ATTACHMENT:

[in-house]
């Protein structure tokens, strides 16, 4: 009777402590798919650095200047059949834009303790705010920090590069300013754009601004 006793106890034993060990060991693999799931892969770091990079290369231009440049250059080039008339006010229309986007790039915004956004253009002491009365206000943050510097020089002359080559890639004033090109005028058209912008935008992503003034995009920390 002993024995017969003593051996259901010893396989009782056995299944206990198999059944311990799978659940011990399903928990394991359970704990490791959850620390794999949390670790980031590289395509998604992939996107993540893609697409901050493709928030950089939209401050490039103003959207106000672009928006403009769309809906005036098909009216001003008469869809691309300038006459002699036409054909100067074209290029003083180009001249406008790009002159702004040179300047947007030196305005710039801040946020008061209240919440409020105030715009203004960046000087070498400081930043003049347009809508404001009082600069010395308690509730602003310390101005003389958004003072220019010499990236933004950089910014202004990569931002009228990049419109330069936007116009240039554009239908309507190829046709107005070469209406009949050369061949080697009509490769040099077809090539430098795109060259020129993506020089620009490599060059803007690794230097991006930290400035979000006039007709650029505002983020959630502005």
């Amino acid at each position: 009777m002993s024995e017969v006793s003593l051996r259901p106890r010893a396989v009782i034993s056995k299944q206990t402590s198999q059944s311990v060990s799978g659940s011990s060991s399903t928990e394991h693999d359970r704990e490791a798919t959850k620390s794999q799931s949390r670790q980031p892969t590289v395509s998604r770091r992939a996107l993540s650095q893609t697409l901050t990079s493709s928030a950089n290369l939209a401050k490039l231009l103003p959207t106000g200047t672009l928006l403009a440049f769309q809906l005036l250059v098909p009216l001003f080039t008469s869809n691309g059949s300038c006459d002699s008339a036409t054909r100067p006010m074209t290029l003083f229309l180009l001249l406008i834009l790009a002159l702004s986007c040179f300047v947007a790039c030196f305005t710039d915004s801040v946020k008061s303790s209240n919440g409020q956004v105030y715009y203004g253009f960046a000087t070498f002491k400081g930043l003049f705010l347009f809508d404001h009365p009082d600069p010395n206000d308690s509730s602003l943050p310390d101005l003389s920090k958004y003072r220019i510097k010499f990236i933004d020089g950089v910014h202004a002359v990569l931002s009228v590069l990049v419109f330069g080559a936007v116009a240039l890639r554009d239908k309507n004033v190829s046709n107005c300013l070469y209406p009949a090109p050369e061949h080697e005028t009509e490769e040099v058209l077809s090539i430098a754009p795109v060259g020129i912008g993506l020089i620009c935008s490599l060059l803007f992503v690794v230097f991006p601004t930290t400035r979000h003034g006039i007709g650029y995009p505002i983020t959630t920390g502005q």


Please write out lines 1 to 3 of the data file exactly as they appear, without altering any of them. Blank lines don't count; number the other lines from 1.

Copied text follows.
[in-house]
């Protein structure tokens, strides 16, 4: 009777402590798919650095200047059949834009303790705010920090590069300013754009601004 006793106890034993060990060991693999799931892969770091990079290369231009440049250059080039008339006010229309986007790039915004956004253009002491009365206000943050510097020089002359080559890639004033090109005028058209912008935008992503003034995009920390 002993024995017969003593051996259901010893396989009782056995299944206990198999059944311990799978659940011990399903928990394991359970704990490791959850620390794999949390670790980031590289395509998604992939996107993540893609697409901050493709928030950089939209401050490039103003959207106000672009928006403009769309809906005036098909009216001003008469869809691309300038006459002699036409054909100067074209290029003083180009001249406008790009002159702004040179300047947007030196305005710039801040946020008061209240919440409020105030715009203004960046000087070498400081930043003049347009809508404001009082600069010395308690509730602003310390101005003389958004003072220019010499990236933004950089910014202004990569931002009228990049419109330069936007116009240039554009239908309507190829046709107005070469209406009949050369061949080697009509490769040099077809090539430098795109060259020129993506020089620009490599060059803007690794230097991006930290400035979000006039007709650029505002983020959630502005």
């Amino acid at each position: 009777m002993s024995e017969v006793s003593l051996r259901p106890r010893a396989v009782i034993s056995k299944q206990t402590s198999q059944s311990v060990s799978g659940s011990s060991s399903t928990e394991h693999d359970r704990e490791a798919t959850k620390s794999q799931s949390r670790q980031p892969t590289v395509s998604r770091r992939a996107l993540s650095q893609t697409l901050t990079s493709s928030a950089n290369l939209a401050k490039l231009l103003p959207t106000g200047t672009l928006l403009a440049f769309q809906l005036l250059v098909p009216l001003f080039t008469s869809n691309g059949s300038c006459d002699s008339a036409t054909r100067p006010m074209t290029l003083f229309l180009l001249l406008i834009l790009a002159l702004s986007c040179f300047v947007a790039c030196f305005t710039d915004s801040v946020k008061s303790s209240n919440g409020q956004v105030y715009y203004g253009f960046a000087t070498f002491k400081g930043l003049f705010l347009f809508d404001h009365p009082d600069p010395n206000d308690s509730s602003l943050p310390d101005l003389s920090k958004y003072r220019i510097k010499f990236i933004d020089g950089v910014h202004a002359v990569l931002s009228v590069l990049v419109f330069g080559a936007v116009a240039l890639r554009d239908k309507n004033v190829s046709n107005c300013l070469y209406p009949a090109p050369e061949h080697e005028t009509e490769e040099v058209l077809s090539i430098a754009p795109v060259g020129i912008g993506l020089i620009c935008s490599l060059l803007f992503v690794v230097f991006p601004t930290t400035r979000h003034g006039i007709g650029y995009p505002i983020t959630t920390g502005q």